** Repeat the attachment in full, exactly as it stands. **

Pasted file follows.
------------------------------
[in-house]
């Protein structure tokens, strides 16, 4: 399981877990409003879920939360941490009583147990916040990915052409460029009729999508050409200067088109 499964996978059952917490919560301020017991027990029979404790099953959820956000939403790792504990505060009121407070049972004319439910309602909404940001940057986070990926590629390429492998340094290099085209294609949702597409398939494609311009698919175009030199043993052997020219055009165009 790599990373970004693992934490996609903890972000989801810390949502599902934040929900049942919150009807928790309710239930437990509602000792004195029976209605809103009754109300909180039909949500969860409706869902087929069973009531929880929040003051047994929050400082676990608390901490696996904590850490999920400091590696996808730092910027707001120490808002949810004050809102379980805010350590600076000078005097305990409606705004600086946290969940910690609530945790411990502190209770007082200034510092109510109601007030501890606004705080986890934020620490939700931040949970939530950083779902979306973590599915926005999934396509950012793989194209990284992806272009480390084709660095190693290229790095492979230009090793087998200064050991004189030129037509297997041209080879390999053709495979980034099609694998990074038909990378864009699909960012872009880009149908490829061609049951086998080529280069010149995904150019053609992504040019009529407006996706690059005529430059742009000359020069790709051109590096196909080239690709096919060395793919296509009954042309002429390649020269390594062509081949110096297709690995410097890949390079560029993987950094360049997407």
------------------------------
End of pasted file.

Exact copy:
[in-house]
């Protein structure tokens, strides 16, 4: 399981877990409003879920939360941490009583147990916040990915052409460029009729999508050409200067088109 499964996978059952917490919560301020017991027990029979404790099953959820956000939403790792504990505060009121407070049972004319439910309602909404940001940057986070990926590629390429492998340094290099085209294609949702597409398939494609311009698919175009030199043993052997020219055009165009 790599990373970004693992934490996609903890972000989801810390949502599902934040929900049942919150009807928790309710239930437990509602000792004195029976209605809103009754109300909180039909949500969860409706869902087929069973009531929880929040003051047994929050400082676990608390901490696996904590850490999920400091590696996808730092910027707001120490808002949810004050809102379980805010350590600076000078005097305990409606705004600086946290969940910690609530945790411990502190209770007082200034510092109510109601007030501890606004705080986890934020620490939700931040949970939530950083779902979306973590599915926005999934396509950012793989194209990284992806272009480390084709660095190693290229790095492979230009090793087998200064050991004189030129037509297997041209080879390999053709495979980034099609694998990074038909990378864009699909960012872009880009149908490829061609049951086998080529280069010149995904150019053609992504040019009529407006996706690059005529430059742009000359020069790709051109590096196909080239690709096919060395793919296509009954042309002429390649020269390594062509081949110096297709690995410097890949390079560029993987950094360049997407």